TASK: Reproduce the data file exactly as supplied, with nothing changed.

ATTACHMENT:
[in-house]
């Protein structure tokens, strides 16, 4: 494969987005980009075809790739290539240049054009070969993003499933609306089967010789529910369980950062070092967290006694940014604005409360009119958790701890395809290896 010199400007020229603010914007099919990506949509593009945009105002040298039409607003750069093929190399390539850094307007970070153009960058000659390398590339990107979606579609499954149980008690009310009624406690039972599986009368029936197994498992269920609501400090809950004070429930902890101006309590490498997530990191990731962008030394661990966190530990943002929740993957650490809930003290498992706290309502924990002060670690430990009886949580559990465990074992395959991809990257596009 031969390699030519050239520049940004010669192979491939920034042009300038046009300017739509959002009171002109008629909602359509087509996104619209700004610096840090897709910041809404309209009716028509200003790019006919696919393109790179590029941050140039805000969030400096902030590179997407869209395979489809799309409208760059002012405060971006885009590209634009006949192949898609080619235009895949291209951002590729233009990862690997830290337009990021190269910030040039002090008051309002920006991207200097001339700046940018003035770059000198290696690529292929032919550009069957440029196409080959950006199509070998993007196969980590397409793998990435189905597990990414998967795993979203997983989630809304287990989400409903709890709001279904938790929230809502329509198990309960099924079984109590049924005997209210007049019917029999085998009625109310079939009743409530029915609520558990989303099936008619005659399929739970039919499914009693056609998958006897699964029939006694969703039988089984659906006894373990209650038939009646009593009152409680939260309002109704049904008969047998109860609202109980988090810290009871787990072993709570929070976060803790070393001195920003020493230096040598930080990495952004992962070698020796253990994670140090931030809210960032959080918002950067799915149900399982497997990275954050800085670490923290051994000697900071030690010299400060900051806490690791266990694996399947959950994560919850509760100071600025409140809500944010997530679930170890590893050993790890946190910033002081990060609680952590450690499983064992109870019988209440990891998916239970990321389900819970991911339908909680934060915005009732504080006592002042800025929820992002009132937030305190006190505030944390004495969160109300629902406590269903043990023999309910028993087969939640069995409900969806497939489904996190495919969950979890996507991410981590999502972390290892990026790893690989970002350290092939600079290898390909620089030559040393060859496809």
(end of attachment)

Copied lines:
[in-house]
């Protein structure tokens, strides 16, 4: 494969987005980009075809790739290539240049054009070969993003499933609306089967010789529910369980950062070092967290006694940014604005409360009119958790701890395809290896 010199400007020229603010914007099919990506949509593009945009105002040298039409607003750069093929190399390539850094307007970070153009960058000659390398590339990107979606579609499954149980008690009310009624406690039972599986009368029936197994498992269920609501400090809950004070429930902890101006309590490498997530990191990731962008030394661990966190530990943002929740993957650490809930003290498992706290309502924990002060670690430990009886949580559990465990074992395959991809990257596009 031969390699030519050239520049940004010669192979491939920034042009300038046009300017739509959002009171002109008629909602359509087509996104619209700004610096840090897709910041809404309209009716028509200003790019006919696919393109790179590029941050140039805000969030400096902030590179997407869209395979489809799309409208760059002012405060971006885009590209634009006949192949898609080619235009895949291209951002590729233009990862690997830290337009990021190269910030040039002090008051309002920006991207200097001339700046940018003035770059000198290696690529292929032919550009069957440029196409080959950006199509070998993007196969980590397409793998990435189905597990990414998967795993979203997983989630809304287990989400409903709890709001279904938790929230809502329509198990309960099924079984109590049924005997209210007049019917029999085998009625109310079939009743409530029915609520558990989303099936008619005659399929739970039919499914009693056609998958006897699964029939006694969703039988089984659906006894373990209650038939009646009593009152409680939260309002109704049904008969047998109860609202109980988090810290009871787990072993709570929070976060803790070393001195920003020493230096040598930080990495952004992962070698020796253990994670140090931030809210960032959080918002950067799915149900399982497997990275954050800085670490923290051994000697900071030690010299400060900051806490690791266990694996399947959950994560919850509760100071600025409140809500944010997530679930170890590893050993790890946190910033002081990060609680952590450690499983064992109870019988209440990891998916239970990321389900819970991911339908909680934060915005009732504080006592002042800025929820992002009132937030305190006190505030944390004495969160109300629902406590269903043990023999309910028993087969939640069995409900969806497939489904996190495919969950979890996507991410981590999502972390290892990026790893690989970002350290092939600079290898390909620089030559040393060859496809």